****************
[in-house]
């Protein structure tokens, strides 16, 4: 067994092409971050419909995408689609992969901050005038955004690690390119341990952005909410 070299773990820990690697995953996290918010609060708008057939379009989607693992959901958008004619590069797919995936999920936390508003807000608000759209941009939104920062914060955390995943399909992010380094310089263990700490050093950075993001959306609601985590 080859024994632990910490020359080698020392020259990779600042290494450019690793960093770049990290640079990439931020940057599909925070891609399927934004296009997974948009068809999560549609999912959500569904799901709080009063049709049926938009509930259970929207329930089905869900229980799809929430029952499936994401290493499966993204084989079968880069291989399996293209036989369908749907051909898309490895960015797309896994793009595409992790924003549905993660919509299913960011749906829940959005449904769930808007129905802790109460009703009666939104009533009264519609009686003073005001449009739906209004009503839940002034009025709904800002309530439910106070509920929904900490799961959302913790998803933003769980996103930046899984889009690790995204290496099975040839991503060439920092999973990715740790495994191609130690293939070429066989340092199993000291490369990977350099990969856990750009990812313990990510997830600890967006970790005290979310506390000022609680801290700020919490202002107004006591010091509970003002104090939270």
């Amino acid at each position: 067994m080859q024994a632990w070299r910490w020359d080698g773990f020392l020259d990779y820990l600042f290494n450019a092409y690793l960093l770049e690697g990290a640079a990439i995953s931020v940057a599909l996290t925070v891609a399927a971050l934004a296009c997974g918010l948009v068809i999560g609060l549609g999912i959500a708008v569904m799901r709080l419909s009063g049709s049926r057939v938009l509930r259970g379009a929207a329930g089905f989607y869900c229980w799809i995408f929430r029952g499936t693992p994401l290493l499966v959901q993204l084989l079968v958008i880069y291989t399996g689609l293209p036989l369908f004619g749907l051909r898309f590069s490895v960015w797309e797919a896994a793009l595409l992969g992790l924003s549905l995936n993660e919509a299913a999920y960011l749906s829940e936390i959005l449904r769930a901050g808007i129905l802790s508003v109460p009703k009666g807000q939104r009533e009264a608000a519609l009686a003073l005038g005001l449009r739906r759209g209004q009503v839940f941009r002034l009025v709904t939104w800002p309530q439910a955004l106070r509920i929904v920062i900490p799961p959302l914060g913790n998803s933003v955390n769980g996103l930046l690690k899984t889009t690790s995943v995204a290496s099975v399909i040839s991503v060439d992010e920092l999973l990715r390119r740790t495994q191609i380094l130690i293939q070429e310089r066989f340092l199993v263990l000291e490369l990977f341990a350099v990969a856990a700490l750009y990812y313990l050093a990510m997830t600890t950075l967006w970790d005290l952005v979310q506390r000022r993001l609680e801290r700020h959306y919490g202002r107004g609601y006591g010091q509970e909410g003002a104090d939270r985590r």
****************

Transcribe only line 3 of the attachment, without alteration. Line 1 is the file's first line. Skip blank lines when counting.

């Amino acid at each position: 067994m080859q024994a632990w070299r910490w020359d080698g773990f020392l020259d990779y820990l600042f290494n450019a092409y690793l960093l770049e690697g990290a640079a990439i995953s931020v940057a599909l996290t925070v891609a399927a971050l934004a296009c997974g918010l948009v068809i999560g609060l549609g999912i959500a708008v569904m799901r709080l419909s009063g049709s049926r057939v938009l509930r259970g379009a929207a329930g089905f989607y869900c229980w799809i995408f929430r029952g499936t693992p994401l290493l499966v959901q993204l084989l079968v958008i880069y291989t399996g689609l293209p036989l369908f004619g749907l051909r898309f590069s490895v960015w797309e797919a896994a793009l595409l992969g992790l924003s549905l995936n993660e919509a299913a999920y960011l749906s829940e936390i959005l449904r769930a901050g808007i129905l802790s508003v109460p009703k009666g807000q939104r009533e009264a608000a519609l009686a003073l005038g005001l449009r739906r759209g209004q009503v839940f941009r002034l009025v709904t939104w800002p309530q439910a955004l106070r509920i929904v920062i900490p799961p959302l914060g913790n998803s933003v955390n769980g996103l930046l690690k899984t889009t690790s995943v995204a290496s099975v399909i040839s991503v060439d992010e920092l999973l990715r390119r740790t495994q191609i380094l130690i293939q070429e310089r066989f340092l199993v263990l000291e490369l990977f341990a350099v990969a856990a700490l750009y990812y313990l050093a990510m997830t600890t950075l967006w970790d005290l952005v979310q506390r000022r993001l609680e801290r700020h959306y919490g202002r107004g609601y006591g010091q509970e909410g003002a104090d939270r985590r």